Spiralling food and energy prices are threatening global economic growth, French President Nicolas Sarkozy has warned. Speaking in Brussels, the current G20 head called for stricter rules to reign in those who profiteer from trading in food and other commodities.
Sarkozy said that could only be achieved through better oversight of markets: ’‘I’m saying who can accept this, during a time when we don’t have enough to feed the planet, speculators trade 46 times more than the actual volume of the world wheat market.’‘
Low rainfall worldwide has caused wheat prices to rise to their highest levels since 2008. EU ministers insist they are watching things closely.
EU Agriculture and Rural Development Commissioner Dacian Ciolos said: “Hopefully this Autumn we will be able to publish data on production and on stocks of key produce. I’m thinking of cereals, oilseeds, meat and dairy production.”
In addition, fuel prices are being blamed for the hike in farm production costs. Consumer protection groups are demanding more transparency.
‘‘What we often find is that foodstuffs go up and when the price of raw materials falls these foodstuffs don’t drop by the same amount. That tells us there are a certain number of anomalies in the market, perhaps because of an absence of transparency and regulation,’‘ said Jean-Philippe Ducart from Belgian consumer protection agency Test-Achats.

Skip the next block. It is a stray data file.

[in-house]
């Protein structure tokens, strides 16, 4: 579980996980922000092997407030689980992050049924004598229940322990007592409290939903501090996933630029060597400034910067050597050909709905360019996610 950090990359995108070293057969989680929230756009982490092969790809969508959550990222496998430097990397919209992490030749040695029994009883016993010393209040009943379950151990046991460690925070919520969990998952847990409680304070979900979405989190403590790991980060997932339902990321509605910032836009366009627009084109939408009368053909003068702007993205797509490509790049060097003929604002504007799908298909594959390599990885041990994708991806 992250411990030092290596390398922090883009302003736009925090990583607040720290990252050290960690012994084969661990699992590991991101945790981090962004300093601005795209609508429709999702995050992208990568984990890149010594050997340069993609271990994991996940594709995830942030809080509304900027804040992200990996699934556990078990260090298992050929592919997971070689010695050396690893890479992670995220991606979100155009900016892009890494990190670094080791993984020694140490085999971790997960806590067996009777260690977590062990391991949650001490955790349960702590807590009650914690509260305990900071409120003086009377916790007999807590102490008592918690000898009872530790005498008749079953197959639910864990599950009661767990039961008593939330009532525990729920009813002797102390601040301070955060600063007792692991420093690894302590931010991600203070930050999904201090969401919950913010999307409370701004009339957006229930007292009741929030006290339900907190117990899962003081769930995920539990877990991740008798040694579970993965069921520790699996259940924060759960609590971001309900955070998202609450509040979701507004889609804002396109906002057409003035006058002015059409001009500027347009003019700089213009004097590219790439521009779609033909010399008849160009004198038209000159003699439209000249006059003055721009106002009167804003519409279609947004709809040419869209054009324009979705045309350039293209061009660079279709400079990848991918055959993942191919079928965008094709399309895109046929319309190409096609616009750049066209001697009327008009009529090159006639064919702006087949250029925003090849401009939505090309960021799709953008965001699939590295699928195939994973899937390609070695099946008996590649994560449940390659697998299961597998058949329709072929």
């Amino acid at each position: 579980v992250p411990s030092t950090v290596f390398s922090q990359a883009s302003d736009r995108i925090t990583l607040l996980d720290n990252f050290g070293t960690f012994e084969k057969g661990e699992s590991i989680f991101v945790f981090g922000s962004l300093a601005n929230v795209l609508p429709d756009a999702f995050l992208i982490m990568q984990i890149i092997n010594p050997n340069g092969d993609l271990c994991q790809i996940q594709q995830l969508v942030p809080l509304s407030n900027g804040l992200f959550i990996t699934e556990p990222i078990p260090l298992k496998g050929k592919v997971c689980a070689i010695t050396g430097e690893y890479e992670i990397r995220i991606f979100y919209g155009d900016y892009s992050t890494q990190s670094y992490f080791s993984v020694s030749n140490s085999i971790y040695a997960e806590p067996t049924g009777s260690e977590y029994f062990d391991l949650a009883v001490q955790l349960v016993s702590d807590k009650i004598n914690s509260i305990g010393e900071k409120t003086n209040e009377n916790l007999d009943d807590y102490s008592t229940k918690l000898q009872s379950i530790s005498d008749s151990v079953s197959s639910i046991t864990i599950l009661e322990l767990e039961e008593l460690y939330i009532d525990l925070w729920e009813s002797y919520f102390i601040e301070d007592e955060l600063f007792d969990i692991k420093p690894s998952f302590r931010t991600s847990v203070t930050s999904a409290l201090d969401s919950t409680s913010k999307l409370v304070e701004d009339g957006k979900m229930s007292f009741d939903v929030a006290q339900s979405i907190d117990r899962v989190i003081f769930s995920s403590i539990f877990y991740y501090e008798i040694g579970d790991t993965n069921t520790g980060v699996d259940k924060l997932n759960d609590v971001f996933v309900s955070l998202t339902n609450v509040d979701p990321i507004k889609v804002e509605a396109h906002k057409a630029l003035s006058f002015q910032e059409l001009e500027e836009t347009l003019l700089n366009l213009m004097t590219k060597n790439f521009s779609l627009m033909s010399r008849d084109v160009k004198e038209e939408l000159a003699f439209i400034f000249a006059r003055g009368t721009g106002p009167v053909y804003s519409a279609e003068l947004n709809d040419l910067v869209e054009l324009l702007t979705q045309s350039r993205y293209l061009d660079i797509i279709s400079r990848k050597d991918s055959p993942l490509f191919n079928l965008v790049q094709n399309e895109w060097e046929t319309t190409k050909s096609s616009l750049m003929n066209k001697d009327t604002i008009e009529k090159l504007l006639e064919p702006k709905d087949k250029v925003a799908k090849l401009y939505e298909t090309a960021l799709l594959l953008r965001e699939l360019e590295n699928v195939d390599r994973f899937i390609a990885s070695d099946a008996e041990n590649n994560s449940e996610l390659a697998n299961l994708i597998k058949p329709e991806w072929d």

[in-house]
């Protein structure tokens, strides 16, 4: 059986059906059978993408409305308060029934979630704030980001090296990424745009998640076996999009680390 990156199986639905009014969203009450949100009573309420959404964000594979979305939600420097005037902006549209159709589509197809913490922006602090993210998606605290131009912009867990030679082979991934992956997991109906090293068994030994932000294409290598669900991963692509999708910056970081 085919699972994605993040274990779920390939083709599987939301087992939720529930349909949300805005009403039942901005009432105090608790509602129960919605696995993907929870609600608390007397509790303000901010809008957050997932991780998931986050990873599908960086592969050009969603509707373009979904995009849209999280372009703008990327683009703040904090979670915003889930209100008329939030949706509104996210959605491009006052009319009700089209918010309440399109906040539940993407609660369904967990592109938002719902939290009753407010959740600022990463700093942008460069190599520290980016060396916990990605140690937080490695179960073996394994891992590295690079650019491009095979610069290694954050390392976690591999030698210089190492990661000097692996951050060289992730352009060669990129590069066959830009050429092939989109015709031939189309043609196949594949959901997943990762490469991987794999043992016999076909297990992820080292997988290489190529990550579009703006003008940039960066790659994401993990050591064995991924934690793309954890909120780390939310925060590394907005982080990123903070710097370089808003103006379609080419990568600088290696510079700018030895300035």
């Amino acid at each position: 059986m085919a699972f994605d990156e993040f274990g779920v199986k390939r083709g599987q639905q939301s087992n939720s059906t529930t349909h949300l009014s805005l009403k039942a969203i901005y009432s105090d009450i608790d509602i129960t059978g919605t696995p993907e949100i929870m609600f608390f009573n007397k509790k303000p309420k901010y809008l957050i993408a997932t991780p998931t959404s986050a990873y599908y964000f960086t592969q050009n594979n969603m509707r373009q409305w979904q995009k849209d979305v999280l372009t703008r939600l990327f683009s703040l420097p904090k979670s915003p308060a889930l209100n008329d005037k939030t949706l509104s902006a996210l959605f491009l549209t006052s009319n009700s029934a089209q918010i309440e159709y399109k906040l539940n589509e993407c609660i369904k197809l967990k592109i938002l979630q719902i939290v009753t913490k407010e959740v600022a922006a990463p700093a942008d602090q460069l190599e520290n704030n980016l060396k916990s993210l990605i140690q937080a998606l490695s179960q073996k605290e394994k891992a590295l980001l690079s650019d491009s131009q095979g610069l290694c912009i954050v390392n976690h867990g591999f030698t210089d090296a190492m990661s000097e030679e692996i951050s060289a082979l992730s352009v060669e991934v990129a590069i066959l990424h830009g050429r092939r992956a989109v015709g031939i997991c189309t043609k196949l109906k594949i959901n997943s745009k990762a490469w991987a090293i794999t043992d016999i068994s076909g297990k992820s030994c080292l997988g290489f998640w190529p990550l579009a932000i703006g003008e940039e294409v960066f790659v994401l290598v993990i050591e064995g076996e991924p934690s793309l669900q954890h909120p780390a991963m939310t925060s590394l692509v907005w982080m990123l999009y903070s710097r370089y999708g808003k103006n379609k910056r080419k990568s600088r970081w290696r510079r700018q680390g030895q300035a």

The result on high streets in many parts of Europe – higher prices on some of the most basic food items. Our correspondent Christelle Pétrongari in Brussels says: ’‘A lot of talk and a lot of initiatives, but experts say it is impossible to regulate the global food market in the face of speculation. Many believe this poses a real threat to the world economy, that’s why it is up for discussion at the forthcoming G20 summit in Cannes in November.’‘
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